An underwater stillness, no wind or rain

All the Birds, SingingAll the Birds, Singing
by Evie Wyld

If someone had told me that I would rave enthusiastically over a book about sheep farming, frankly I would have laughed at such a ridiculous statement. Now perhaps it’s because the sheep farming is arguably incidental, and not really what this novel’s about, but there is quite a lot of it and yet I really loved this book.

How to describe this book? Jake (who, confusingly, is female) is living on an unnamed British island farming sheep. She avoids people as much as she can and seems to have run away from something in her past back in Australia. Interspersed between us learning more (although far from everything) about her past, we follow her present, where something or someone is killing her sheep but she is reluctant to ask for help dealing with it.

“Another sheep, mangled and bled out, her innards not yet crusting and the vapours rising from her like a steamed pudding. Crows, their beaks shining, strutting and rasping, and when I waved my stick they flew to the trees and watched, flaring out their wings, singing, if you could call it that.”

Clearly there is something dark in her past, which aligns well with the literal wet and dark atmosphere of the present, but the way it is gradually revealed is clever and the facts themselves were surprising, not what I expected, even with on reflection plenty of hints given. But the gaps that are left leave you still guessing, still piecing the full story together at the end, which I almost feel should have been frustrating, but actually worked for me.

Jake herself is an interesting character, brittle and stand-offish, but to an extent it’s left open whether that’s innate to who she is or the result of her past. She’s also a very strong person – though her age isn’t given in the present section, I got the impression she was still in her twenties, yet she’s running a small sheep farm single-handed.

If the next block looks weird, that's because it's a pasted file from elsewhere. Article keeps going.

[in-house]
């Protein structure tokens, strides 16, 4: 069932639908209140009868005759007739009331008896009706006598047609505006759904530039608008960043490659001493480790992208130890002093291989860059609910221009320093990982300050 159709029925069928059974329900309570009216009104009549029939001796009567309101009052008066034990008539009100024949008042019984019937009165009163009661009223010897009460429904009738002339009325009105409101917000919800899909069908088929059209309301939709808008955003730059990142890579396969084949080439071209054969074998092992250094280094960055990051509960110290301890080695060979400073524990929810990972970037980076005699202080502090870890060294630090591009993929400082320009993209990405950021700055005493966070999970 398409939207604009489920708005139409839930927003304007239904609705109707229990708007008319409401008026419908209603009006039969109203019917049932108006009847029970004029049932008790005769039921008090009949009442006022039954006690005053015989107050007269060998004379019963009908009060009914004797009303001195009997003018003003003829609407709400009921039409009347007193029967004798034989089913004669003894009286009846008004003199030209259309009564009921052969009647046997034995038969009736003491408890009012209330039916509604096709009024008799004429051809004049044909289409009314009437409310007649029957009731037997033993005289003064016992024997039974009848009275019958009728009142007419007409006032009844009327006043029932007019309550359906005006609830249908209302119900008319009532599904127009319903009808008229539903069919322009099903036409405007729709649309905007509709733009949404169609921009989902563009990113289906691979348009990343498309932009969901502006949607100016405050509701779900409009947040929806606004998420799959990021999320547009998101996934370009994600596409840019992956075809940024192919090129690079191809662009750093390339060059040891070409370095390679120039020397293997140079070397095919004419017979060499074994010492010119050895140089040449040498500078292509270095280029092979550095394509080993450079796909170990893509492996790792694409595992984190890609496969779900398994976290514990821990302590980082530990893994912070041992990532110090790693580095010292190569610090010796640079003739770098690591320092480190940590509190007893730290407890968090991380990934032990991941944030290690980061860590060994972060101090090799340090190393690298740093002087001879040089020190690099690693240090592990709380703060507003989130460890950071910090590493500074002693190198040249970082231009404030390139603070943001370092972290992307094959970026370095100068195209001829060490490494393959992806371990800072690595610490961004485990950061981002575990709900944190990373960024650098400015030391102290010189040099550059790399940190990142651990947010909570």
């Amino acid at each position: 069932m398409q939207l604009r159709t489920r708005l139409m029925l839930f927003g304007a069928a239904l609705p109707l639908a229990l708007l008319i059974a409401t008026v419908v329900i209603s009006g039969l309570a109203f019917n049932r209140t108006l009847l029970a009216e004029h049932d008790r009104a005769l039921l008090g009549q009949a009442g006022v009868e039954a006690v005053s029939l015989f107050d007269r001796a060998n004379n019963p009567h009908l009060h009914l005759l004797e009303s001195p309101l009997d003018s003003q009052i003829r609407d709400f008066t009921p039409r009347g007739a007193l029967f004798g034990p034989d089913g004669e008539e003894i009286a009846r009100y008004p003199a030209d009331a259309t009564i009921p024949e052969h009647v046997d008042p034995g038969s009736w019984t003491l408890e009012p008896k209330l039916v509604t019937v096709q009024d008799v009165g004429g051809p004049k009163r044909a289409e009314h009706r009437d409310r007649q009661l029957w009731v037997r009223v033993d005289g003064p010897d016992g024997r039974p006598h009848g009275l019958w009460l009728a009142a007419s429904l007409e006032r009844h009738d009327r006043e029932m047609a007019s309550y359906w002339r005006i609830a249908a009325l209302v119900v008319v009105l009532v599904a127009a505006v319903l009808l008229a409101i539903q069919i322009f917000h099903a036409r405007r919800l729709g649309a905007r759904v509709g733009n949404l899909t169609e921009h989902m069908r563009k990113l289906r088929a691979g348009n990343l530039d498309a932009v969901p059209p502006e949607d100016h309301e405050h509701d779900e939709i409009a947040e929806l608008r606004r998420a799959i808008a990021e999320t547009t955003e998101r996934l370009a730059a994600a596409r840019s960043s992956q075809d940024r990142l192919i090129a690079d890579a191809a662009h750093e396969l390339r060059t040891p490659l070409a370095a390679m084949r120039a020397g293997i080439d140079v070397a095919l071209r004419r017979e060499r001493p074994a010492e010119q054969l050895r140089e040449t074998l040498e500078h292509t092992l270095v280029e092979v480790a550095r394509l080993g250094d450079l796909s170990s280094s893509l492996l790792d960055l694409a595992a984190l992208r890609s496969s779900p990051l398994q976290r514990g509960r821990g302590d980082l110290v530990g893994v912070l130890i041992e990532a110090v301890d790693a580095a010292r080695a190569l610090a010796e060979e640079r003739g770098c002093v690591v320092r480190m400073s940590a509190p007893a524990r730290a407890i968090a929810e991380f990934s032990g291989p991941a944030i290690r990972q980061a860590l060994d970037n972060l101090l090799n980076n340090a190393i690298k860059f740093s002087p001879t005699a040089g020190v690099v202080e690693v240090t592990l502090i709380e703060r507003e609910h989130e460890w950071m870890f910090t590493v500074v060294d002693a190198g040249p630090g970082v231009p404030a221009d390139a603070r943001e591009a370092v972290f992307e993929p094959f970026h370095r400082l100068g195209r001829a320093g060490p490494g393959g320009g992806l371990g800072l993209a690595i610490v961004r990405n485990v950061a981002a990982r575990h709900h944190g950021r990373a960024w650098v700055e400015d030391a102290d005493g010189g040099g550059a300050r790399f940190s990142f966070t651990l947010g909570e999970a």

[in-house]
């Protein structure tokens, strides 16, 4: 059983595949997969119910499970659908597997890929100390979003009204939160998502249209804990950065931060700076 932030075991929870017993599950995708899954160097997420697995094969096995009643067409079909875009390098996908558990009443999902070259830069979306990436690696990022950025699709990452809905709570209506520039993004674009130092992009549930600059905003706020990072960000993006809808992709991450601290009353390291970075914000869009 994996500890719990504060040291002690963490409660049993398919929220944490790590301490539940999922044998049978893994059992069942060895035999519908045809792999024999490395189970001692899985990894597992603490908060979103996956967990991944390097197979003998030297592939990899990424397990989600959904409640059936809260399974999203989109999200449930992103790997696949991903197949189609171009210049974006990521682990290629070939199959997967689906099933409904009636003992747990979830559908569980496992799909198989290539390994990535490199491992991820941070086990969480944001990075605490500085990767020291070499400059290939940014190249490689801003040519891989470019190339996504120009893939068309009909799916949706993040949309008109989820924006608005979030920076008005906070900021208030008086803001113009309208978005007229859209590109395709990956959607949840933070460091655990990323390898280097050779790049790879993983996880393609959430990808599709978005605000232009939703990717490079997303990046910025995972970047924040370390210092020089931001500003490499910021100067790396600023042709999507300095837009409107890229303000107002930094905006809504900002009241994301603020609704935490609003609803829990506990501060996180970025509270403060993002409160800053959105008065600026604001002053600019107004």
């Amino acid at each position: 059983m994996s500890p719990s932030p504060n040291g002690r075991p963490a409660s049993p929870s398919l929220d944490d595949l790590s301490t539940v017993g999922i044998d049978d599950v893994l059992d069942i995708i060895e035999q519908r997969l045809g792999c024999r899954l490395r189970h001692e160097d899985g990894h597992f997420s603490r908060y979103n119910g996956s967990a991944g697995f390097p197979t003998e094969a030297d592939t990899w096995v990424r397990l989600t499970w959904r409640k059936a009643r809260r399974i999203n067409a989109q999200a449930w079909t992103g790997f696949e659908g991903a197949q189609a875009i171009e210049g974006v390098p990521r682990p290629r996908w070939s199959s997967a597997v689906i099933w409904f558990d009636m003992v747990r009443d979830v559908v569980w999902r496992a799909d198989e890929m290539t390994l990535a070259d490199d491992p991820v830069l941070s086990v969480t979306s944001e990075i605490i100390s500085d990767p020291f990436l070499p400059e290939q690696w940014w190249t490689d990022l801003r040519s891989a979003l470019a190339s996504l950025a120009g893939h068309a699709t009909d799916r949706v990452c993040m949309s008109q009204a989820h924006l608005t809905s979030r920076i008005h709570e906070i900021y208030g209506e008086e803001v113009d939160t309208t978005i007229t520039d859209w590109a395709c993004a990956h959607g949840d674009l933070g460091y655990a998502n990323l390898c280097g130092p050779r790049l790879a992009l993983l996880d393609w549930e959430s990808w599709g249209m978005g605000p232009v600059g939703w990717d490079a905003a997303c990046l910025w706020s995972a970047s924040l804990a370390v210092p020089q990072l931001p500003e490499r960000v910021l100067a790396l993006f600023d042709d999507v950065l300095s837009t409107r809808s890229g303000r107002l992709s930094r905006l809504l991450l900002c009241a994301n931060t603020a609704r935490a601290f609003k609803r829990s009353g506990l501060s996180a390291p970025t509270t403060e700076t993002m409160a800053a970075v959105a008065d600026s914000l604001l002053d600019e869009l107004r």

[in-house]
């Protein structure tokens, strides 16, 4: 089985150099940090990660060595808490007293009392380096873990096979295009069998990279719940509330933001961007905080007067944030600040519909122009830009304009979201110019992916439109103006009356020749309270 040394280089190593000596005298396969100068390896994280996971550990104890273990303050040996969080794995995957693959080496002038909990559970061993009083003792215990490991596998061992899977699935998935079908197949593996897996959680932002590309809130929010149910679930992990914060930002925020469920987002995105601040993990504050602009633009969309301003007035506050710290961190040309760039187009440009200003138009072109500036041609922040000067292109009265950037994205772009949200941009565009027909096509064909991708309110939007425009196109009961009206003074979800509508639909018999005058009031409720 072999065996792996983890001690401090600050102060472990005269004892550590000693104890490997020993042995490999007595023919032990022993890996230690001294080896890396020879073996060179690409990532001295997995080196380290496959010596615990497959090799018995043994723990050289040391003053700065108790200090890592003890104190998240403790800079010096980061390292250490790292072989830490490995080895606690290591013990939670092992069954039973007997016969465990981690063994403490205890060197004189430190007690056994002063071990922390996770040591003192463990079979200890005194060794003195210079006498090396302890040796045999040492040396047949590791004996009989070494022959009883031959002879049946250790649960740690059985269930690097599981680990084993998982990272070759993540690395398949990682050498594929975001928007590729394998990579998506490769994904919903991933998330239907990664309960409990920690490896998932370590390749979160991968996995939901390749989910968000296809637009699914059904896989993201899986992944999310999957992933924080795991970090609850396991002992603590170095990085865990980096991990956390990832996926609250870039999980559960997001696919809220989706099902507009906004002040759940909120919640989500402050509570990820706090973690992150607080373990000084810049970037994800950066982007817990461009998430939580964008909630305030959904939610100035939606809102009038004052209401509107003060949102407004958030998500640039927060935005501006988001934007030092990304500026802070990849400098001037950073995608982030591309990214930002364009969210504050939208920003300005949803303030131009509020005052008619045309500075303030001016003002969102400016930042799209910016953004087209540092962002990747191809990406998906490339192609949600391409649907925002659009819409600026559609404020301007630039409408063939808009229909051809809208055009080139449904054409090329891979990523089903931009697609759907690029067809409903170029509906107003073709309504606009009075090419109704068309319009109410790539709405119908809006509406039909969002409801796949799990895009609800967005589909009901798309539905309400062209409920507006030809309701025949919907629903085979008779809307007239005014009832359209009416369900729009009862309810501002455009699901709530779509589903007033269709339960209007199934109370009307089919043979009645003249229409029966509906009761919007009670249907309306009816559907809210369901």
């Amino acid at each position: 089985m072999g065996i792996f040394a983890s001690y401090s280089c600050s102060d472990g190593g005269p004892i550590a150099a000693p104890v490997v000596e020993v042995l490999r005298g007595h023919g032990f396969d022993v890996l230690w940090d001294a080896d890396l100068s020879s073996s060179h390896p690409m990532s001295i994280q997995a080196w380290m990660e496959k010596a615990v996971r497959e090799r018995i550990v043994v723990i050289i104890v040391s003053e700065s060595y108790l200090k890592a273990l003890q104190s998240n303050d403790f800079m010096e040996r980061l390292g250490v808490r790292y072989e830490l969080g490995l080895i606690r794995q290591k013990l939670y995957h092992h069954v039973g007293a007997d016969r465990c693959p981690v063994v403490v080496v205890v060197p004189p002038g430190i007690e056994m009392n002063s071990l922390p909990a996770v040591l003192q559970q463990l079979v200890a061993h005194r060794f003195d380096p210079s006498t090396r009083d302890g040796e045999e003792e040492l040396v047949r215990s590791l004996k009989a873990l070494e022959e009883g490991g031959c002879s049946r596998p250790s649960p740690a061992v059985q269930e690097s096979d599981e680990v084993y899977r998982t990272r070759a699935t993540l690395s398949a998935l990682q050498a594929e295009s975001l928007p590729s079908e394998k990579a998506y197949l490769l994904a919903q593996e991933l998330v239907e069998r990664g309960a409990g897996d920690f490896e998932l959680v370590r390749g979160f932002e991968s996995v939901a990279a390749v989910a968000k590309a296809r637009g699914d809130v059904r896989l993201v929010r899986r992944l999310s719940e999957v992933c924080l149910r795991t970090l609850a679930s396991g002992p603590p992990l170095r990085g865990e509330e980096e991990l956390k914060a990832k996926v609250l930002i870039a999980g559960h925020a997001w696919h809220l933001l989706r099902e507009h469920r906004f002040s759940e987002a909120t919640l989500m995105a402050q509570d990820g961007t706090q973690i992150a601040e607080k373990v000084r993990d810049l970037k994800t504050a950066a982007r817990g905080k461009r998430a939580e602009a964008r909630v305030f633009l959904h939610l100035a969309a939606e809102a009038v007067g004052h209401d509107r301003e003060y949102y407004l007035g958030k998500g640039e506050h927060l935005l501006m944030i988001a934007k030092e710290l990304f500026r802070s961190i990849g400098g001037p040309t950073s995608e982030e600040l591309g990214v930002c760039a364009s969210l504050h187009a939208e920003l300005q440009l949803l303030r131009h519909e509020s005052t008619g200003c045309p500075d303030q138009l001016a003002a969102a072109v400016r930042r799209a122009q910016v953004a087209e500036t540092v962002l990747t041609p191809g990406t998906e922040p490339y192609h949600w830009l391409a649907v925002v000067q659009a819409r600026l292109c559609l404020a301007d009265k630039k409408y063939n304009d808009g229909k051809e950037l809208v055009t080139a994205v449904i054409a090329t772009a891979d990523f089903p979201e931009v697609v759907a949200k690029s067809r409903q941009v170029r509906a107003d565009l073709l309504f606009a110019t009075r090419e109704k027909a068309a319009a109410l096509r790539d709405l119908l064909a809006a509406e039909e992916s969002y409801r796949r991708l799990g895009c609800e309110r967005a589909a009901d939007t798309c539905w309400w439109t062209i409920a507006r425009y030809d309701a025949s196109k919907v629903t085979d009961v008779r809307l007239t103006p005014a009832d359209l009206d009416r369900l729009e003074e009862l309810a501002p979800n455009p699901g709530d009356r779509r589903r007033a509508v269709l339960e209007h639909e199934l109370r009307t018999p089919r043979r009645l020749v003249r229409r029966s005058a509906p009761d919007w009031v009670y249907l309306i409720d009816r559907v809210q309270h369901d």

But for all the hard work and difficult subject matter, there’s also humour. Black humour, to be sure, but it’s enough to lift the mood at just the right moments and make the story wholly human. For all Jake’s distance from other people, there are still some touching emotional scenes as well. Plus (and this went down particularly well at book club) there are two dogs that are very much major characters themselves, not just pets in the background, which is pretty awesome.

There’s also a gothic element to the book, with a few scenes that could be interpreted as in some way supernatural, but then again could just be Jake’s altered state of mind. Certainly the wild, wet and windy island, and Jake’s remote farmhouse surrounded by muddy fields, are a perfect gothic setting, and somehow the stark realism of some scenes, such as her rescuing a sheep that’s stuck in mud, only add to that atmosphere.

“An underwater stillness, no wind or rain, not even a small owl, just a thick blanket of silence. I shut my eyes, and felt the mattress creak as Dog loped up on it, and weaved himself between my feet. The room settled and I counted heartbeats. There was a quiet crackle then silence again.”

I really did love this book and will definitely be adding Wyld’s first book, After the Fire, a Still Small Voice, to my shelves soon.